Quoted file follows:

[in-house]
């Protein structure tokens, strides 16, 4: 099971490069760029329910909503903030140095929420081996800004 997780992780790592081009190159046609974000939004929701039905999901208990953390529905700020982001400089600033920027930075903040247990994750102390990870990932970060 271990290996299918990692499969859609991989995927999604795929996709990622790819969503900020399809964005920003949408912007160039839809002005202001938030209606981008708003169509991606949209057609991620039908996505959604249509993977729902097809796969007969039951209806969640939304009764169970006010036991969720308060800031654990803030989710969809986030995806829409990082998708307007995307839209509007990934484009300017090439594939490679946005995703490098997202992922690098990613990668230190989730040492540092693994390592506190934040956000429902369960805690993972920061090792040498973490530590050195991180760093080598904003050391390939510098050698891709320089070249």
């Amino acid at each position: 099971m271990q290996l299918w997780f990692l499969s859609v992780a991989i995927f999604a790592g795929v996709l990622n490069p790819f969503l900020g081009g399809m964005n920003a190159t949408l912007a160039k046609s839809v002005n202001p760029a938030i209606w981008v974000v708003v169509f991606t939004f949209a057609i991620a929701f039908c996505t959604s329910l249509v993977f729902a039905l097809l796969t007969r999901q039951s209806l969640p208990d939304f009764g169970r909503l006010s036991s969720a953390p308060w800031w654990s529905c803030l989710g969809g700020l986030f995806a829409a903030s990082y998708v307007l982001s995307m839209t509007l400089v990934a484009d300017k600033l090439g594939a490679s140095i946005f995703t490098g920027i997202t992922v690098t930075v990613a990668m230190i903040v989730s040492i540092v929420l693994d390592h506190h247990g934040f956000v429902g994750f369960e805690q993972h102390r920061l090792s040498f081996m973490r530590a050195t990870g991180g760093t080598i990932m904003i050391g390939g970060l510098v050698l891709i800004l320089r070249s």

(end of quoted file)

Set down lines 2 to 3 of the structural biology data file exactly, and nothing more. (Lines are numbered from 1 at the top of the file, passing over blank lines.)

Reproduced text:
């Protein structure tokens, strides 16, 4: 099971490069760029329910909503903030140095929420081996800004 997780992780790592081009190159046609974000939004929701039905999901208990953390529905700020982001400089600033920027930075903040247990994750102390990870990932970060 271990290996299918990692499969859609991989995927999604795929996709990622790819969503900020399809964005920003949408912007160039839809002005202001938030209606981008708003169509991606949209057609991620039908996505959604249509993977729902097809796969007969039951209806969640939304009764169970006010036991969720308060800031654990803030989710969809986030995806829409990082998708307007995307839209509007990934484009300017090439594939490679946005995703490098997202992922690098990613990668230190989730040492540092693994390592506190934040956000429902369960805690993972920061090792040498973490530590050195991180760093080598904003050391390939510098050698891709320089070249």
């Amino acid at each position: 099971m271990q290996l299918w997780f990692l499969s859609v992780a991989i995927f999604a790592g795929v996709l990622n490069p790819f969503l900020g081009g399809m964005n920003a190159t949408l912007a160039k046609s839809v002005n202001p760029a938030i209606w981008v974000v708003v169509f991606t939004f949209a057609i991620a929701f039908c996505t959604s329910l249509v993977f729902a039905l097809l796969t007969r999901q039951s209806l969640p208990d939304f009764g169970r909503l006010s036991s969720a953390p308060w800031w654990s529905c803030l989710g969809g700020l986030f995806a829409a903030s990082y998708v307007l982001s995307m839209t509007l400089v990934a484009d300017k600033l090439g594939a490679s140095i946005f995703t490098g920027i997202t992922v690098t930075v990613a990668m230190i903040v989730s040492i540092v929420l693994d390592h506190h247990g934040f956000v429902g994750f369960e805690q993972h102390r920061l090792s040498f081996m973490r530590a050195t990870g991180g760093t080598i990932m904003i050391g390939g970060l510098v050698l891709i800004l320089r070249s």